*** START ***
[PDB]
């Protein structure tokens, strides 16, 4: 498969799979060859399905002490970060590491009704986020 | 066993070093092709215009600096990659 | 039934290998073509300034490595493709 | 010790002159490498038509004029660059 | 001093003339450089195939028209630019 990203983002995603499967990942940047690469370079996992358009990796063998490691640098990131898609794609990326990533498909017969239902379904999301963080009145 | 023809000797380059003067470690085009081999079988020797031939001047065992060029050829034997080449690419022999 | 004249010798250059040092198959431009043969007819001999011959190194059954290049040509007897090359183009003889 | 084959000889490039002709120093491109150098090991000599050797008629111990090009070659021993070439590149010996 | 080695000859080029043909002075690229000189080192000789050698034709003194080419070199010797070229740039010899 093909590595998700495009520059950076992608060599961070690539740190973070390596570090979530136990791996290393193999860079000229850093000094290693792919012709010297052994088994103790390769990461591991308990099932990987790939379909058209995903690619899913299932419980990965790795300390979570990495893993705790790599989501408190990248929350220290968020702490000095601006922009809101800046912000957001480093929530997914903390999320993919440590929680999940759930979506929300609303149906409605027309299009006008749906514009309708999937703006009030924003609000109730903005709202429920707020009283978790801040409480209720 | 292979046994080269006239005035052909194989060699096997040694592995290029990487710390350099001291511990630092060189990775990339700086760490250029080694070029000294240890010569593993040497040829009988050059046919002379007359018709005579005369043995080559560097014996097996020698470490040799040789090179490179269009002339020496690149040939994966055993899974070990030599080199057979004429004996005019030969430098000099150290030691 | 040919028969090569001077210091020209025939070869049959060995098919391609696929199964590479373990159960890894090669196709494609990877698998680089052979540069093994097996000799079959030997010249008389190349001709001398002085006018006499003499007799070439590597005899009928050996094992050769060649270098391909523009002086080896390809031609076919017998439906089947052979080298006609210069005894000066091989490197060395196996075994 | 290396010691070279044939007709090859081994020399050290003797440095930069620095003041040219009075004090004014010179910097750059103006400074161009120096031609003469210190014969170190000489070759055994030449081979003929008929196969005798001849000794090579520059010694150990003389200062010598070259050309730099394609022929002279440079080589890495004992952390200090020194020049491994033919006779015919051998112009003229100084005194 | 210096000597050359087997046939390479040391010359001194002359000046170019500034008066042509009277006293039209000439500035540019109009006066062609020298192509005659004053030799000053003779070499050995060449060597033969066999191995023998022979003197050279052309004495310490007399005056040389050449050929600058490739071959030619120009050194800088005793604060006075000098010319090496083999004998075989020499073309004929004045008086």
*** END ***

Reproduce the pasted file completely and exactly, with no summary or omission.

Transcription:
[PDB]
């Protein structure tokens, strides 16, 4: 498969799979060859399905002490970060590491009704986020 | 066993070093092709215009600096990659 | 039934290998073509300034490595493709 | 010790002159490498038509004029660059 | 001093003339450089195939028209630019 990203983002995603499967990942940047690469370079996992358009990796063998490691640098990131898609794609990326990533498909017969239902379904999301963080009145 | 023809000797380059003067470690085009081999079988020797031939001047065992060029050829034997080449690419022999 | 004249010798250059040092198959431009043969007819001999011959190194059954290049040509007897090359183009003889 | 084959000889490039002709120093491109150098090991000599050797008629111990090009070659021993070439590149010996 | 080695000859080029043909002075690229000189080192000789050698034709003194080419070199010797070229740039010899 093909590595998700495009520059950076992608060599961070690539740190973070390596570090979530136990791996290393193999860079000229850093000094290693792919012709010297052994088994103790390769990461591991308990099932990987790939379909058209995903690619899913299932419980990965790795300390979570990495893993705790790599989501408190990248929350220290968020702490000095601006922009809101800046912000957001480093929530997914903390999320993919440590929680999940759930979506929300609303149906409605027309299009006008749906514009309708999937703006009030924003609000109730903005709202429920707020009283978790801040409480209720 | 292979046994080269006239005035052909194989060699096997040694592995290029990487710390350099001291511990630092060189990775990339700086760490250029080694070029000294240890010569593993040497040829009988050059046919002379007359018709005579005369043995080559560097014996097996020698470490040799040789090179490179269009002339020496690149040939994966055993899974070990030599080199057979004429004996005019030969430098000099150290030691 | 040919028969090569001077210091020209025939070869049959060995098919391609696929199964590479373990159960890894090669196709494609990877698998680089052979540069093994097996000799079959030997010249008389190349001709001398002085006018006499003499007799070439590597005899009928050996094992050769060649270098391909523009002086080896390809031609076919017998439906089947052979080298006609210069005894000066091989490197060395196996075994 | 290396010691070279044939007709090859081994020399050290003797440095930069620095003041040219009075004090004014010179910097750059103006400074161009120096031609003469210190014969170190000489070759055994030449081979003929008929196969005798001849000794090579520059010694150990003389200062010598070259050309730099394609022929002279440079080589890495004992952390200090020194020049491994033919006779015919051998112009003229100084005194 | 210096000597050359087997046939390479040391010359001194002359000046170019500034008066042509009277006293039209000439500035540019109009006066062609020298192509005659004053030799000053003779070499050995060449060597033969066999191995023998022979003197050279052309004495310490007399005056040389050449050929600058490739071959030619120009050194800088005793604060006075000098010319090496083999004998075989020499073309004929004045008086």